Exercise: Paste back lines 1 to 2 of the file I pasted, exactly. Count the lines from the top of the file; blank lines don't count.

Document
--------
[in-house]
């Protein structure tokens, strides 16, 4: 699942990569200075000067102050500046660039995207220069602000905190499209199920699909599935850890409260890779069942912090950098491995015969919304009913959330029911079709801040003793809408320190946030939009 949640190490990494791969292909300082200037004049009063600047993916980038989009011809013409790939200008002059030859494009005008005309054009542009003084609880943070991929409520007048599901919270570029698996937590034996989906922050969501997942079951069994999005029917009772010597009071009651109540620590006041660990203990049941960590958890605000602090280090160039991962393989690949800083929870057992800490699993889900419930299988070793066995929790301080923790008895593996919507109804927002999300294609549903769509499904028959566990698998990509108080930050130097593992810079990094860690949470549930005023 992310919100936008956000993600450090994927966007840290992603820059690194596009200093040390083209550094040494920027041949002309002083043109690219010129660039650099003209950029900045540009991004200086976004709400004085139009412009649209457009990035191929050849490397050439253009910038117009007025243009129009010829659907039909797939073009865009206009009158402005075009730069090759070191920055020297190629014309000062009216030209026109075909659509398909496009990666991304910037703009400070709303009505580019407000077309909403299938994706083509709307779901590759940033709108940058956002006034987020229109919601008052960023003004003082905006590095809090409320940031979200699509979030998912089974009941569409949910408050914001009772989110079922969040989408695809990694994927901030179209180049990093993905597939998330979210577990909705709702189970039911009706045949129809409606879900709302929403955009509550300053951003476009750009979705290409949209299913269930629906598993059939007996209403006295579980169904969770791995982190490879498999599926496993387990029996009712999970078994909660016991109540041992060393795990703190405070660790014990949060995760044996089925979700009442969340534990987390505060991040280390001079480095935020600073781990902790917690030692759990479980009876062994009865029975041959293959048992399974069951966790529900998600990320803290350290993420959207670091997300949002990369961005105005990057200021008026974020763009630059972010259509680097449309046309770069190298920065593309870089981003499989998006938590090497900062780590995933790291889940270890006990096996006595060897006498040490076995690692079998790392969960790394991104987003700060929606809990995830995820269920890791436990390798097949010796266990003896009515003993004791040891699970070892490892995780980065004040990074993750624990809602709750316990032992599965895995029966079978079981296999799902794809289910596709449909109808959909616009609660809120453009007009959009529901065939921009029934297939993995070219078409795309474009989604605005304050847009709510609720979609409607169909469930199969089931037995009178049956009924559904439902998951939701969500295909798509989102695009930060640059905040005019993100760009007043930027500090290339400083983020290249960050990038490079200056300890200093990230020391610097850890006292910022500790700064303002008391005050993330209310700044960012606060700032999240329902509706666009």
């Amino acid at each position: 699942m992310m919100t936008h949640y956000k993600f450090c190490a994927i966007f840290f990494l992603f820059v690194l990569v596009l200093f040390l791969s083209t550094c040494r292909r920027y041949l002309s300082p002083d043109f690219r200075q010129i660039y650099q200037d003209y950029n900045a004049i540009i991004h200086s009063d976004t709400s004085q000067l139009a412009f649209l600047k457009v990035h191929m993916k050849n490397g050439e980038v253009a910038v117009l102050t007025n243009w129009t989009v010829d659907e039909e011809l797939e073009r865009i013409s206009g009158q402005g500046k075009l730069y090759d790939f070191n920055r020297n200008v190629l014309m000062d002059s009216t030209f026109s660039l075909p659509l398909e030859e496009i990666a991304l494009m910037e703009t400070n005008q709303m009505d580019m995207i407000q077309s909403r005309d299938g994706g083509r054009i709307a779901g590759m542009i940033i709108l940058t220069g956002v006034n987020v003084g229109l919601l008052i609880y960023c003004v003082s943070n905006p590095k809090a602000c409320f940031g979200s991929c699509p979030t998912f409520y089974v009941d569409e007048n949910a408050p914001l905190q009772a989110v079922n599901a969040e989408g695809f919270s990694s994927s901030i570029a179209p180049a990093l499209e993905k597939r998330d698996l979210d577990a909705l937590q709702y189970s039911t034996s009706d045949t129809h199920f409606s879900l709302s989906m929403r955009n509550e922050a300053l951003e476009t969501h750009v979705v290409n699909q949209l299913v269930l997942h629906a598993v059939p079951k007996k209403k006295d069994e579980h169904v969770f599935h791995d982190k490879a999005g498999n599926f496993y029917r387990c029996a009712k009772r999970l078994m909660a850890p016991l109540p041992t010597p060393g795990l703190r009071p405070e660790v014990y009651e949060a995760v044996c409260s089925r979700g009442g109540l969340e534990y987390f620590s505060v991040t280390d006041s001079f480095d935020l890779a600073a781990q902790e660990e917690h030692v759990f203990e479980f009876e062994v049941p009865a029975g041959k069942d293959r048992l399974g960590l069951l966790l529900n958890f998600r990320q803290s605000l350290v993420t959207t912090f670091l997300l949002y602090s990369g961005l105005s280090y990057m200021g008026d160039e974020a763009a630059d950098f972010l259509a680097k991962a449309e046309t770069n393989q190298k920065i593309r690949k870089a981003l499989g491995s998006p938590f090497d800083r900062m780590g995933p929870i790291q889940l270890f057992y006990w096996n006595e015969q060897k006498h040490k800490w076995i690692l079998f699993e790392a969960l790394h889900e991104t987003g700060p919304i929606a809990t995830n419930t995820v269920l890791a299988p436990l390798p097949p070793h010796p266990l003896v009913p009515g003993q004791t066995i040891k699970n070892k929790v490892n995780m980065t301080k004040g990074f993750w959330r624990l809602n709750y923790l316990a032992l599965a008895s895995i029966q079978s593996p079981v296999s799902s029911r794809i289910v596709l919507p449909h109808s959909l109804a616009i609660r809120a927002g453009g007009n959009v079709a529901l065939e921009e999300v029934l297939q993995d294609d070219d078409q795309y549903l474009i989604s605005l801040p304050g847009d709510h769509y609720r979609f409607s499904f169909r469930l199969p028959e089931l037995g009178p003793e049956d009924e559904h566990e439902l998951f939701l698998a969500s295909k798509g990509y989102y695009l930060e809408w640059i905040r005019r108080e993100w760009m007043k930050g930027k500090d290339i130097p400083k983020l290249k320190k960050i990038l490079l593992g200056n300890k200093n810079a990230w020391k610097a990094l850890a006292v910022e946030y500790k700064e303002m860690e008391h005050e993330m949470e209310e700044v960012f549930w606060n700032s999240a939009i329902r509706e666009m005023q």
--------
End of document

[in-house]
């Protein structure tokens, strides 16, 4: 699942990569200075000067102050500046660039995207220069602000905190499209199920699909599935850890409260890779069942912090950098491995015969919304009913959330029911079709801040003793809408320190946030939009 949640190490990494791969292909300082200037004049009063600047993916980038989009011809013409790939200008002059030859494009005008005309054009542009003084609880943070991929409520007048599901919270570029698996937590034996989906922050969501997942079951069994999005029917009772010597009071009651109540620590006041660990203990049941960590958890605000602090280090160039991962393989690949800083929870057992800490699993889900419930299988070793066995929790301080923790008895593996919507109804927002999300294609549903769509499904028959566990698998990509108080930050130097593992810079990094860690949470549930005023 992310919100936008956000993600450090994927966007840290992603820059690194596009200093040390083209550094040494920027041949002309002083043109690219010129660039650099003209950029900045540009991004200086976004709400004085139009412009649209457009990035191929050849490397050439253009910038117009007025243009129009010829659907039909797939073009865009206009009158402005075009730069090759070191920055020297190629014309000062009216030209026109075909659509398909496009990666991304910037703009400070709303009505580019407000077309909403299938994706083509709307779901590759940033709108940058956002006034987020229109919601008052960023003004003082905006590095809090409320940031979200699509979030998912089974009941569409949910408050914001009772989110079922969040989408695809990694994927901030179209180049990093993905597939998330979210577990909705709702189970039911009706045949129809409606879900709302929403955009509550300053951003476009750009979705290409949209299913269930629906598993059939007996209403006295579980169904969770791995982190490879498999599926496993387990029996009712999970078994909660016991109540041992060393795990703190405070660790014990949060995760044996089925979700009442969340534990987390505060991040280390001079480095935020600073781990902790917690030692759990479980009876062994009865029975041959293959048992399974069951966790529900998600990320803290350290993420959207670091997300949002990369961005105005990057200021008026974020763009630059972010259509680097449309046309770069190298920065593309870089981003499989998006938590090497900062780590995933790291889940270890006990096996006595060897006498040490076995690692079998790392969960790394991104987003700060929606809990995830995820269920890791436990390798097949010796266990003896009515003993004791040891699970070892490892995780980065004040990074993750624990809602709750316990032992599965895995029966079978079981296999799902794809289910596709449909109808959909616009609660809120453009007009959009529901065939921009029934297939993995070219078409795309474009989604605005304050847009709510609720979609409607169909469930199969089931037995009178049956009924559904439902998951939701969500295909798509989102695009930060640059905040005019993100760009007043930027500090290339400083983020290249960050990038490079200056300890200093990230020391610097850890006292910022500790700064303002008391005050993330209310700044960012606060700032999240329902509706666009």